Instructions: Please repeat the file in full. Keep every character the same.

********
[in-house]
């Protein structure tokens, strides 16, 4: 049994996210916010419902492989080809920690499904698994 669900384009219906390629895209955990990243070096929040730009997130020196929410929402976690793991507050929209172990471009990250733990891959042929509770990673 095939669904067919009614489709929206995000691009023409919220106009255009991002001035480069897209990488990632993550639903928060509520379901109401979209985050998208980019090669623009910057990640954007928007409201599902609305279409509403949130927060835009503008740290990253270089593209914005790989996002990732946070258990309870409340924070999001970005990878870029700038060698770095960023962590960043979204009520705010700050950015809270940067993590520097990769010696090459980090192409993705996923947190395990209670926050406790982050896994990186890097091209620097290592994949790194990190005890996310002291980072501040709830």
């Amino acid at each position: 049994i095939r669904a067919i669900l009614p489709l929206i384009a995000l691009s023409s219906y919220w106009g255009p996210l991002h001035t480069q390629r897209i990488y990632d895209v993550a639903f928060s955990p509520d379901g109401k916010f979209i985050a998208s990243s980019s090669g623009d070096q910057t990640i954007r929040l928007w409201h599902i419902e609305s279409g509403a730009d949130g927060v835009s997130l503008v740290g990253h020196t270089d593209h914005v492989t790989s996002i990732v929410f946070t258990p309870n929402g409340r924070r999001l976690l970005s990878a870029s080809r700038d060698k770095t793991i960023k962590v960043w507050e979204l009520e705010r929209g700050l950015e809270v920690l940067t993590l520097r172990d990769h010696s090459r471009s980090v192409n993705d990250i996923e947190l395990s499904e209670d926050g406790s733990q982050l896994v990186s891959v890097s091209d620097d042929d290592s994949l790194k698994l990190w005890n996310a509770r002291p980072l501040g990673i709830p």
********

[in-house]
């Protein structure tokens, strides 16, 4: 049994996210916010419902492989080809920690499904698994 669900384009219906390629895209955990990243070096929040730009997130020196929410929402976690793991507050929209172990471009990250733990891959042929509770990673 095939669904067919009614489709929206995000691009023409919220106009255009991002001035480069897209990488990632993550639903928060509520379901109401979209985050998208980019090669623009910057990640954007928007409201599902609305279409509403949130927060835009503008740290990253270089593209914005790989996002990732946070258990309870409340924070999001970005990878870029700038060698770095960023962590960043979204009520705010700050950015809270940067993590520097990769010696090459980090192409993705996923947190395990209670926050406790982050896994990186890097091209620097290592994949790194990190005890996310002291980072501040709830």
């Amino acid at each position: 049994i095939r669904a067919i669900l009614p489709l929206i384009a995000l691009s023409s219906y919220w106009g255009p996210l991002h001035t480069q390629r897209i990488y990632d895209v993550a639903f928060s955990p509520d379901g109401k916010f979209i985050a998208s990243s980019s090669g623009d070096q910057t990640i954007r929040l928007w409201h599902i419902e609305s279409g509403a730009d949130g927060v835009s997130l503008v740290g990253h020196t270089d593209h914005v492989t790989s996002i990732v929410f946070t258990p309870n929402g409340r924070r999001l976690l970005s990878a870029s080809r700038d060698k770095t793991i960023k962590v960043w507050e979204l009520e705010r929209g700050l950015e809270v920690l940067t993590l520097r172990d990769h010696s090459r471009s980090v192409n993705d990250i996923e947190l395990s499904e209670d926050g406790s733990q982050l896994v990186s891959v890097s091209d620097d042929d290592s994949l790194k698994l990190w005890n996310a509770r002291p980072l501040g990673i709830p």